Norwich district names new Kelly Middle School principal
Norwich — A 24-year veteran educator and current principal at a STEM magnet school in Hartford was announced Thursday as the new principal of Kelly Middle School, which will convert into a STEAM magnet school in August.
Sheri Tanner, 47, of Hebron, principal at the kindergarten-through-eighth-grade Annie Fisher STEM — science, technology, engineering and math — Magnet School in Hartford since 2015, will start her new position as the middle school principal Aug. 1, Norwich Superintendent Abby Dolliver announced Thursday. She will have a salary of about $144,000. Previous Kelly Principal William Peckrul resigned at the end of June.
Tanner was selected from a pool of about 15 initial candidates and was one of two finalists tasked by the 15-member Norwich selection committee with presenting a 100-day “entry plan” for Kelly. Dolliver said the candidates were given detailed information about Kelly and the Norwich school district prior to the presentations.
“She shined,” Dolliver said of her presentation. “She engaged us, talked to us. It was with passion.”
Tanner said Thursday she is excited to take leadership at a magnet school that will add arts to the traditional STEM model, and to be part of the team that implements the program. She was an instruction coach at Annie Fisher when the school converted to its magnet theme in 2010 under the same federal Magnet School Assistance Program that provided Norwich with a $4 million grant to convert both Kelly and Teachers’ Memorial Middle School into magnet schools.
Kelly has been the district’s only seventh- and eighth-grade school since 2015-16 and has housed about 700 students. The school has been plagued by discipline and behavioral problems, including arrests for fighting and disturbances.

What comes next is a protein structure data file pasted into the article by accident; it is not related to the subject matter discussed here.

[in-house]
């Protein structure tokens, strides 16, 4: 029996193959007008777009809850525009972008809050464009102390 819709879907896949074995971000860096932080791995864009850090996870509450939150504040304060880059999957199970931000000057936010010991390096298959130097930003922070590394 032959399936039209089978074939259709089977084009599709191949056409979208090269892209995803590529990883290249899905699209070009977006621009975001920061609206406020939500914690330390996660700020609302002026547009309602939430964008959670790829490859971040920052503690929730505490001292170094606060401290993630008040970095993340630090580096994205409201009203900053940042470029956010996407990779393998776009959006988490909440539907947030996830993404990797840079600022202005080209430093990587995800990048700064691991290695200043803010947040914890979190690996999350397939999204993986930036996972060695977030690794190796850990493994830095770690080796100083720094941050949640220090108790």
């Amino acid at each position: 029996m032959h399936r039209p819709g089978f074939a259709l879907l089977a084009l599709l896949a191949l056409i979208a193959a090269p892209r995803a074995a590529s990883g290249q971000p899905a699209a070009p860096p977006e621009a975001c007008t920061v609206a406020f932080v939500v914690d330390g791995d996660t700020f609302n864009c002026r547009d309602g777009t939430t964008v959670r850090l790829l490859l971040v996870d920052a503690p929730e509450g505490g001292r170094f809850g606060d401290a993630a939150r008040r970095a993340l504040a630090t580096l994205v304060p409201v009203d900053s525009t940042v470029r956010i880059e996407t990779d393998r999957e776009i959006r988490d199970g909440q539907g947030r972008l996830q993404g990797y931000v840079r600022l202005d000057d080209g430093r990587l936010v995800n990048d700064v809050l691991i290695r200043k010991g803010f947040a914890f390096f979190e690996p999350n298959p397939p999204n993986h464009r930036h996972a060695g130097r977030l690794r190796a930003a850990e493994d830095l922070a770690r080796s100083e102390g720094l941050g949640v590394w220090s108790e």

“I’m aware of a need to really work on culture and climate,” Tanner said Thursday. “l think that’s about engagement, really making sure that classes are engaging, and classes really mitigate behavior.”
She summarized the 100-day plan she presented to the committee. She said the exercise appealed to her and she has done similar 30-60-90-day plans for schools where she has worked.
“It starts with climate, safety, working environment. That’s your first 30 days,” she said, “so that things are in place to set the tone for the school year for students, parents and staff.”
By the second month, school staff should be using data to guide instruction based on curriculum and student performance, she said. “I’ll be spending a lot of time in classrooms and learning beside the kids, getting to know them, the teachers and their styles.”
The following months are a continuation of the work, assessing successes and evaluating what issues have not yet been addressed, she said.
Tanner said she grew up in Glastonbury and attended Skidmore College in Saratoga Springs, N.Y., for her undergraduate degree and St. Joseph’s College in West Hartford for her master’s degree. She earned her teaching administrator’s certificate at Central Connecticut State University.
Tanner said she started as an elementary school classroom teacher in West Hartford 24 years ago and then became an elementary school media specialist. After starting at the Annie Fisher School in 2010 as instructional coach, she served as dean — the school’s title for assistant principal — for a year and a half before being appointed as an interim principal for a year at a different Hartford school. She returned to Annie Fisher in 2015 as principal.
Tanner also teaches literacy classes as an adjunct professor at the University of Hartford. She and her husband have two children, a son entering his junior year at the University High School of Science and Engineering in Hartford, and a daughter entering her freshman year at RHAM High School in Hebron.
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